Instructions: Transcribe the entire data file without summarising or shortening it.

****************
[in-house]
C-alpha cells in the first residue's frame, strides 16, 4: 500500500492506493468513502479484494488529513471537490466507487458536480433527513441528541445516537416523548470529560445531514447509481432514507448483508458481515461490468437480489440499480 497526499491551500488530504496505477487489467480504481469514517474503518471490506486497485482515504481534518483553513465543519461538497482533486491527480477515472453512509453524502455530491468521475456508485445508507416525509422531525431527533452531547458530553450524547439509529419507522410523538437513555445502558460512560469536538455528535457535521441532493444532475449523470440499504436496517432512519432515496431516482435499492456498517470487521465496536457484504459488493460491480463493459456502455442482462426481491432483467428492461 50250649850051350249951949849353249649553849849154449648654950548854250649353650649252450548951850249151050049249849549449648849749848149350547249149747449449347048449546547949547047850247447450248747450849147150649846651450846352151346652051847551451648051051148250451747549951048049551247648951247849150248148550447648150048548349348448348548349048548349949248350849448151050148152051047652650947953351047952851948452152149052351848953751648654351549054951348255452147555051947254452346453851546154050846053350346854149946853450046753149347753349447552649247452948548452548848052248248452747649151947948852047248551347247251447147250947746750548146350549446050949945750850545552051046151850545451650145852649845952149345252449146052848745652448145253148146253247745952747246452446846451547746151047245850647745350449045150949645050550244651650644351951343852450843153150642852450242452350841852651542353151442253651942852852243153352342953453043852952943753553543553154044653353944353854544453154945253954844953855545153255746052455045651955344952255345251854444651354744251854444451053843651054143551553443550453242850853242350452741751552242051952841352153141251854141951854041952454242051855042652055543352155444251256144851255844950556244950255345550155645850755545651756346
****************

[in-house]
C-alpha cells in the first residue's frame, strides 16, 4: 500500500492506493468513502479484494488529513471537490466507487458536480433527513441528541445516537416523548470529560445531514447509481432514507448483508458481515461490468437480489440499480 497526499491551500488530504496505477487489467480504481469514517474503518471490506486497485482515504481534518483553513465543519461538497482533486491527480477515472453512509453524502455530491468521475456508485445508507416525509422531525431527533452531547458530553450524547439509529419507522410523538437513555445502558460512560469536538455528535457535521441532493444532475449523470440499504436496517432512519432515496431516482435499492456498517470487521465496536457484504459488493460491480463493459456502455442482462426481491432483467428492461 50250649850051350249951949849353249649553849849154449648654950548854250649353650649252450548951850249151050049249849549449648849749848149350547249149747449449347048449546547949547047850247447450248747450849147150649846651450846352151346652051847551451648051051148250451747549951048049551247648951247849150248148550447648150048548349348448348548349048548349949248350849448151050148152051047652650947953351047952851948452152149052351848953751648654351549054951348255452147555051947254452346453851546154050846053350346854149946853450046753149347753349447552649247452948548452548848052248248452747649151947948852047248551347247251447147250947746750548146350549446050949945750850545552051046151850545451650145852649845952149345252449146052848745652448145253148146253247745952747246452446846451547746151047245850647745350449045150949645050550244651650644351951343852450843153150642852450242452350841852651542353151442253651942852852243153352342953453043852952943753553543553154044653353944353854544453154945253954844953855545153255746052455045651955344952255345251854444651354744251854444451053843651054143551553443550453242850853242350452741751552242051952841352153141251854141951854041952454242051855042652055543352155444251256144851255844950556244950255345550155645850755545651756346